A little bit of that feeling goes a long way. When you spend so much time feeling like most inadequate person in the room, it starts to affect the other rooms you go in. I couldn’t write the same. I started looking up words that I knew the meaning to because I wasn’t sure I was using them in the right context. It would take all-day to write competent articles when it used to take a couple hours tops to make something borderline profound. I’d be scared to push the Send button to my editors with fear someone would write back “um, what is this?” And then that actually happened which messed me up even worse.

I was going crazy. I debated with actual seriousness saying “f*** it” to both contracts and writing all together.  I told this all to Tariq who confirmed I wasn’t crazy, just scared and overwhelmed.

He pointed out that I was doing it right. I’d hired the best to advocate for me. I’d assembled an amazing team of women (as a testament, whenever anyone in the business asks who my lawyer, manager or producers are, I’m met with an impressed look after I answer) and I should just let them do their jobs.

“It will all work out,” he promised. I wanted to believe him. I wanted to believe in myself. But I’d negotiated away so much of what mattered to me and I’d been in over my head so long and I’d felt so damned dumb, I wasn’t sure who I was anymore.


The negotiations for the scripted show took longer than the time to finalize the reality show, tape it, and it was damn near about to be announced when I finally got a final word on what I’d started to think of as “my show”, which didn’t even exist.

I’d realized months before that something wasn’t right with the scripted deal. I’d pushed the feeling down, blaming my outsider-ness and lack of understanding about the way Hollywood operates. It’s a “hurry up and wait” schedule, I was told. “It’s fine. Everything’s fine.” Until it wasn’t.

I should have listened to myself.

I got the news soon after I’d hopped on a plane to LA to get away from New York hang out with my friends, put in face-time with my team and most importantly, to check on my “baby” cousin, a 20 year old from NOLA who wanted to be an actress. She’d bought a one-way ticket headed West a month prior to chase her dream, a move I didn’t fully approve of.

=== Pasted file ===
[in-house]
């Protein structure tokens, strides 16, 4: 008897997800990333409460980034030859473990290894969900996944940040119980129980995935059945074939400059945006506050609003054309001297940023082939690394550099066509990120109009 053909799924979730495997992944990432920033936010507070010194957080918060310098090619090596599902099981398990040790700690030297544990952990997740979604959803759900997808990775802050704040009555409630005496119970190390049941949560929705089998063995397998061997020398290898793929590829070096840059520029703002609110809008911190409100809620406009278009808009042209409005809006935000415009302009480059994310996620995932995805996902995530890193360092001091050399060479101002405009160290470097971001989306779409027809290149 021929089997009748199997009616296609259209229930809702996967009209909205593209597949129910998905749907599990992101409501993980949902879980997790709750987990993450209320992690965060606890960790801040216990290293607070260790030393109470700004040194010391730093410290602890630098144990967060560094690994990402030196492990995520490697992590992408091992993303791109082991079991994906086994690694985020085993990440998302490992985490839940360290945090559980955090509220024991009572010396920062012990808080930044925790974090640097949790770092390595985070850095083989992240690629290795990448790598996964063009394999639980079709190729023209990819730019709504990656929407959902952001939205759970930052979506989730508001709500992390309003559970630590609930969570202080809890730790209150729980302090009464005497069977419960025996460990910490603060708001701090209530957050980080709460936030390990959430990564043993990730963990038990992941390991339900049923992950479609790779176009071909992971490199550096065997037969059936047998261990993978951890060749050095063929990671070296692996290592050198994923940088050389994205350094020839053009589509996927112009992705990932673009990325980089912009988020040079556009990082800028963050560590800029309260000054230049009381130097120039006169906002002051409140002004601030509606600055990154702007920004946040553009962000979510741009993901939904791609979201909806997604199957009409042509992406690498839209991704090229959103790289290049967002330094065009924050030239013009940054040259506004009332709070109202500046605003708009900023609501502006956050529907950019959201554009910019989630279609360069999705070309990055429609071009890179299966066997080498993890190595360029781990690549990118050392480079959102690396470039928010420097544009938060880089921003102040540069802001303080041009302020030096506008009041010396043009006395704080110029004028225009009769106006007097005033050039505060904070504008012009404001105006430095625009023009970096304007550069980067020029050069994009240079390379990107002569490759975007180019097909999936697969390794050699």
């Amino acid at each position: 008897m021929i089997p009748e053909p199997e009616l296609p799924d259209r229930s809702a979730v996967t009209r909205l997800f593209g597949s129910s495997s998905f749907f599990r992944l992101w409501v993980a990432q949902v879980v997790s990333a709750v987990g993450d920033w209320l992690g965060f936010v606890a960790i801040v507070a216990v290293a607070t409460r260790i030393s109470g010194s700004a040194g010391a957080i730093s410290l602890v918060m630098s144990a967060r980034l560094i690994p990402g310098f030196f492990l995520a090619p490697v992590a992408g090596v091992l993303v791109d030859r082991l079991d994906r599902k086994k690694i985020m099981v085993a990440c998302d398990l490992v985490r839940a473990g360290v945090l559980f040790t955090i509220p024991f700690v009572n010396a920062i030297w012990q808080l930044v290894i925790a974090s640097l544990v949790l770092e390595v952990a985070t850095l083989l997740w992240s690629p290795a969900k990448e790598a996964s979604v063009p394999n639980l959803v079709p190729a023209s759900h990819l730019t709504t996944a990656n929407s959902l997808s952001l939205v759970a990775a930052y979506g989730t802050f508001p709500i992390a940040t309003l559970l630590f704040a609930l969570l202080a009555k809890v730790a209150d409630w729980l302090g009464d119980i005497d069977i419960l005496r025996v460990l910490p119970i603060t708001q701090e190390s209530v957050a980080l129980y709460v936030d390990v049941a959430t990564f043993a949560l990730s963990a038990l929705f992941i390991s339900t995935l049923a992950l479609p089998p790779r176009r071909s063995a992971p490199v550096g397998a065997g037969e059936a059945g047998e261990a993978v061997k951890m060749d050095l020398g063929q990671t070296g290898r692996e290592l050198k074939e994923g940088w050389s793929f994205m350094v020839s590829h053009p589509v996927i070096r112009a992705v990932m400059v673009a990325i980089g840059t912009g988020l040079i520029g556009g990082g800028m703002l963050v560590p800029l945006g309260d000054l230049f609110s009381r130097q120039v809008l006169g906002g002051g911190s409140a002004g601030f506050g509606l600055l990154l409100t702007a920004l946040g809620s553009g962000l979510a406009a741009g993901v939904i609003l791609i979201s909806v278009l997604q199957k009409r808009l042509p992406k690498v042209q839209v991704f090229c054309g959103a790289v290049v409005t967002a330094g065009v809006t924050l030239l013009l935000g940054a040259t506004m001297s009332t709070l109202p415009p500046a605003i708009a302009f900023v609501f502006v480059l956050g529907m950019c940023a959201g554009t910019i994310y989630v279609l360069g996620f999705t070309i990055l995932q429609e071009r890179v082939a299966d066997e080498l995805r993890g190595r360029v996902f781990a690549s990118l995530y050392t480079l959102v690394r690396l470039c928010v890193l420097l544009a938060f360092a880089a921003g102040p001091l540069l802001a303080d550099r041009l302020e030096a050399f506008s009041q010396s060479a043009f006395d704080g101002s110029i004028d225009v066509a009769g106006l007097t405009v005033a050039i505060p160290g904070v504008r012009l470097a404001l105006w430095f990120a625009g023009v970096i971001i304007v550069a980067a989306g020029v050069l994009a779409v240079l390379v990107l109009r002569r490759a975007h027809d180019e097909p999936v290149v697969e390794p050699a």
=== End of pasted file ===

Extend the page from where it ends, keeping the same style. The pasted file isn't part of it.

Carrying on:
I took her to dinner in Century City the first night, the same way my relatives and friends of my parents did for me when I moved to New York. I remembered what it meant to have a concerned adult present with a listening ear, and a meal at a decent restaurant, something that had become a luxury. And I'd planned to tell her  she should go back home, get her business in order, and return when it was.

In so many words, she told me she was broke, and at the bottom of the totem pole, but she was where she wanted to be, in LA, and just taking that first step toward her dream despite all the (massive) problems-- like not having a car in LA--  that came with it. She was happy.

I remembered being that girl. In my version I sat on my parents back porch with a Master’s degree and no job, praying “God, just give me a chance to compete. I can make it if I get a chance.” My parents didn't want me to go. I got an offer paying next-to-nothing for a government job in NYC, moved and took a second job where I worked 13 days straight, two days off for a year. My parents thought I was crazy. I was living my dream.

I realized as she talked that I would have been a hypocrite to give her the “you should go home” speech, and I figured she was hearing it from everyone else anyway, the same way I did. It meant a lot then-- and now-- for someone to say,"I'm in your corner" when I felt like no one was.  So I told her I was and gave her a “you gotta want this like your life depends on it” soliloquy. It ended with, “balls to the wall, baby. But not, like, balls, because you don’t have balls, cause you’re a girl. Maybe boobs... Boobs to the wall! That sounds painful. But you know what I mean, right?”

I added, "oh, and that means taking the bus."

She nodded at me across the table and said, “I want this… more than anything, B.”

I smiled at her the way the grown ups used to smile at me at dinner. I always thought it was pity for me being broke and naïve in a big city and dinner was an act of charity. It was actually them remembering their own journey as I spoke, remembering it fondly and recognizing how far they’d come from their own beginnings. I think they were also enjoying the hope that still flourishes in people who haven’t been in over their heads long enough to fear drowning. I certainly was and I was getting more out of that dinner than she was.

For the first time in months, I actually didn’t feel crazy. I actually felt... happy.

The following week, baby cousin sent me a selfie from the bus. She was headed to an audition, and yes, she got the job.


Part 3: Soon come.